Baseball may be the game of ­summer, but don’t tell that to the St. Paul Winter Carnival.

One of the new events for this year’s carnival — scheduled to begin Thursday night with the downtown Moon Glow pedestrian parade — will be a five-inning ballgame between local teams at Midway Stadium.

Yes, that means turning double plays outside in February.

“We’re trying to bring back those big outdoor things,” said Rosanne Bump, president and CEO of the carnival and its parent, the St. Paul Festival and ­Heritage Foundation. “People want to get engaged in activities and that’s what we’re trying to provide them.”

Underscoring the festival’s “winter playground” aspect, other new features among the carnival’s 50-plus events this year include a giant snowslide for kids of all ages, and the (hoped-for) World’s Largest Snowball Fight at the State Fairgrounds.

An outdoor beanbag toss in Inver Grove Heights will cap activities on Feb. 2.

Bump is a new addition to the carnival, the first under her leadership. Before she took over the Festival and Heritage Foundation last year from Beth Pinkney, she had directed the River Falls, Wis., Chamber of Commerce & Tourism Bureau since 2004.

The snowslide will be 15 feet high, 110 feet long and four lanes wide — so big that the Vulcan Krewe, a masked-band of carnival pranksters, need to make snow for it to ­supplement the natural stuff at the ­Fairgrounds.

The Vulcans are also in charge of the Snow Sculpting Competition, where the winning team will get $1,000 and the chance to represent ­Minnesota at the national competition in Lake Geneva, Wis.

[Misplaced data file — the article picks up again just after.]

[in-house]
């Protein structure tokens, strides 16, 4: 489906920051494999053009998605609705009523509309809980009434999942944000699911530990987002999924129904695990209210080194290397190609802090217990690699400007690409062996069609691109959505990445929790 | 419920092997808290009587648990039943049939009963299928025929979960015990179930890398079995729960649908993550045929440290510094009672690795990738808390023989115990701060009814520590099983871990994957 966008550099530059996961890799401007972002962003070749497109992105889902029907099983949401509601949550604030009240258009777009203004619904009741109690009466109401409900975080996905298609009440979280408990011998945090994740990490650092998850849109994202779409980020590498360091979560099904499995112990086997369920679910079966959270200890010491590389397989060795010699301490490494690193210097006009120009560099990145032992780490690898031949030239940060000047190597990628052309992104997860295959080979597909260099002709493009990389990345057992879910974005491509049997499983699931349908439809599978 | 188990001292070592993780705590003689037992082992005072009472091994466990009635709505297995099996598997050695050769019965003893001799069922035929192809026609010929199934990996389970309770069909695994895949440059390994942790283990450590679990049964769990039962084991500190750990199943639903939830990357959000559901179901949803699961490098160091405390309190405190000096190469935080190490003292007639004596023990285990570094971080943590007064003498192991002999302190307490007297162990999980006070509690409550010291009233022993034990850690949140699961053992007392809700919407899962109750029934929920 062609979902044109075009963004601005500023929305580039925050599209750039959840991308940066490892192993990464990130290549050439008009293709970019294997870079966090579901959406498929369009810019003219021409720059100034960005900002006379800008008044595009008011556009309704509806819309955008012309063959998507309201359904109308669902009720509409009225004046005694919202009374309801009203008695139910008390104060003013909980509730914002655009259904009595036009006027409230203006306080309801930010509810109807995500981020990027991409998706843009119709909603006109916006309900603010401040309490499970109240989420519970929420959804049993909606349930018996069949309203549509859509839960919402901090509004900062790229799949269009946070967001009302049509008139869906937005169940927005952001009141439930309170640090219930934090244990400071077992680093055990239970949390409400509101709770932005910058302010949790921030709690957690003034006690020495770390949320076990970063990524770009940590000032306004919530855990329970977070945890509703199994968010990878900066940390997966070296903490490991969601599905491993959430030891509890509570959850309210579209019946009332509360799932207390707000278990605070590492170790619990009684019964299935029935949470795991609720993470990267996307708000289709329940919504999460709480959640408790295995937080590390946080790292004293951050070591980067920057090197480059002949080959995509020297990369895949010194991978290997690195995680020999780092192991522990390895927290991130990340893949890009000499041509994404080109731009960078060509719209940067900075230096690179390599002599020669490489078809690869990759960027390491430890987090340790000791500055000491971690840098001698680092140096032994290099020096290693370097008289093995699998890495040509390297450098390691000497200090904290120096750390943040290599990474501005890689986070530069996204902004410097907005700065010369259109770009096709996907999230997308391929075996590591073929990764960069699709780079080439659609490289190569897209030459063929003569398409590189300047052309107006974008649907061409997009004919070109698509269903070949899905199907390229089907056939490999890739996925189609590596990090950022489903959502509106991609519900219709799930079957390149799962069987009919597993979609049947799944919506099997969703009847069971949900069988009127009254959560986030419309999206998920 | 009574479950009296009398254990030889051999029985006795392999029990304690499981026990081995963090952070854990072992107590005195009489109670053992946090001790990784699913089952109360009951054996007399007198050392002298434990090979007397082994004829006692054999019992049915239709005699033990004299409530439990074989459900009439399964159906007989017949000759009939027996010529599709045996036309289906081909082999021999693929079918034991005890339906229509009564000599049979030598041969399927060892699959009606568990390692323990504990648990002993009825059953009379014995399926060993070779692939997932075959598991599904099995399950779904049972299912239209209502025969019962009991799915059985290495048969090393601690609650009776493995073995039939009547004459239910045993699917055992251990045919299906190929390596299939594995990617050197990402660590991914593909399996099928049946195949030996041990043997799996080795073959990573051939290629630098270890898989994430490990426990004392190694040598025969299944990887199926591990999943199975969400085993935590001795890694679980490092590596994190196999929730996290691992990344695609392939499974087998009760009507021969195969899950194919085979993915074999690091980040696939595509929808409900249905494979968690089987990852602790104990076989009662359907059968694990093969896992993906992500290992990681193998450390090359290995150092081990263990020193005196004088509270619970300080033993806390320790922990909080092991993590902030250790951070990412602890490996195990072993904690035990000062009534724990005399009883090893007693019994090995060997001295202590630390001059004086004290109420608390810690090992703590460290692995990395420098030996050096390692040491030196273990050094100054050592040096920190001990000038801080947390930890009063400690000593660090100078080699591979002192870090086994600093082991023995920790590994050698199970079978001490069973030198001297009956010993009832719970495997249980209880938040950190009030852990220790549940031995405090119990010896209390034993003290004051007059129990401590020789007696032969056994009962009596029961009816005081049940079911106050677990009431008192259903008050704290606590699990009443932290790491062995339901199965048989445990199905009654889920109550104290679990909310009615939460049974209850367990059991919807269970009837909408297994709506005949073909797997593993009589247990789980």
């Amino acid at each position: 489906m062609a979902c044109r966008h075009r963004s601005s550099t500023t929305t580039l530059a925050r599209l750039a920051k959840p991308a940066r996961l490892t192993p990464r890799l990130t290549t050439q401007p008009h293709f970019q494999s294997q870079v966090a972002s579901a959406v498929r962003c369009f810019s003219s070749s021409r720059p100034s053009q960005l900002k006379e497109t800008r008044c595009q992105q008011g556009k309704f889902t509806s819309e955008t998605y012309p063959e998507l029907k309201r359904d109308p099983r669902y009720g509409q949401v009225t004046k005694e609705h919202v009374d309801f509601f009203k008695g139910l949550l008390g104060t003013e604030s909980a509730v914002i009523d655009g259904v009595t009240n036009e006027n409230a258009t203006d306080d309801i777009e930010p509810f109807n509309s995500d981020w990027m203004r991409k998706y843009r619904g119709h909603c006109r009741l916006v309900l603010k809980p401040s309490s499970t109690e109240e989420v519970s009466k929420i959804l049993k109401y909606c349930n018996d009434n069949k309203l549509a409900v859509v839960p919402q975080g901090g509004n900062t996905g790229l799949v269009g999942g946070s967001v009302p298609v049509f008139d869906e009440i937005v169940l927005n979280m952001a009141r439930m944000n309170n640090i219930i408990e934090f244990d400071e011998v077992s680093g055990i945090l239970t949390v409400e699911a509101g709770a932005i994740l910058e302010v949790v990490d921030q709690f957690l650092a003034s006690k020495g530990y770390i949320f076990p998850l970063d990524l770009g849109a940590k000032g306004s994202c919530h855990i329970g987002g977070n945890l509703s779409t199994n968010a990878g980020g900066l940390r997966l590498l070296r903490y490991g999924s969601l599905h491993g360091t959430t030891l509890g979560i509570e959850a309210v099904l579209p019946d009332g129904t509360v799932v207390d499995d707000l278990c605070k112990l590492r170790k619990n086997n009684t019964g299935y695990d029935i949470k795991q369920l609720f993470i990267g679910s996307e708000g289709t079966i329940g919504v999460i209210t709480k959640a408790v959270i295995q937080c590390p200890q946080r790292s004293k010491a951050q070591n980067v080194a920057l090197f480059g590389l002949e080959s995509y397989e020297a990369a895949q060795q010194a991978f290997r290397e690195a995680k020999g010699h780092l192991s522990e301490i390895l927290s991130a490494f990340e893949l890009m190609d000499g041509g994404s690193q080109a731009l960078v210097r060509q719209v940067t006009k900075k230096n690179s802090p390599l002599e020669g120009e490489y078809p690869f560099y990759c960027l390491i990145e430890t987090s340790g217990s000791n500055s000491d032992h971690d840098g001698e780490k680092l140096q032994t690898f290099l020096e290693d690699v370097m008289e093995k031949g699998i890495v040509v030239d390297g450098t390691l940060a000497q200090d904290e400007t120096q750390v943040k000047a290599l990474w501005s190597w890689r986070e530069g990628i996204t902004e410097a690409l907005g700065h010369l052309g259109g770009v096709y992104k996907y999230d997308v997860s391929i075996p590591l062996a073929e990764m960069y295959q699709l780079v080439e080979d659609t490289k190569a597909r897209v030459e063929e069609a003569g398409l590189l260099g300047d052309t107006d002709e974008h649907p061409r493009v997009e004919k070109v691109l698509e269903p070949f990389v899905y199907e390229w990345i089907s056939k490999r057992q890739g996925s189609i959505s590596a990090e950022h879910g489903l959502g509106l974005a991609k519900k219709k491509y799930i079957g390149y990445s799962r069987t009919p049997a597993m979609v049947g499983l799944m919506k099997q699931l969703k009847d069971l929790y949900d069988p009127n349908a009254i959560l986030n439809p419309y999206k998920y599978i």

The snowball fight will be part of Saturday’s Beer Dabbler, the state’s biggest outdoor beer festival offering an estimated 400 beers from more than 130 breweries. Officials hope to get more than 7,000 participants throwing snowballs for a full minute, which would break the Guinness world record. ­Tickets are required to attend.

St. Paul has hosted anywhere from 81 to 94 winter carnivals (some with limited scope) since 1886, when business leaders decided to ­promote the city as a winter wonderland to counter the claims of Eastern snobs that it wasn’t fit for ­habitation.

They built an ice palace and spun a legend pitting wintry King Boreas against fire god Vulcanus Rex, who represented the promise of summer.

The rest is history. The carnival, which has a budget of $700,000, has been held annually since the end of World War II and is ranked as one of the top winter festivals in North America.

About 1,500 active volunteers and 60 sponsoring groups make it go, and annual attendance averages about 300,000.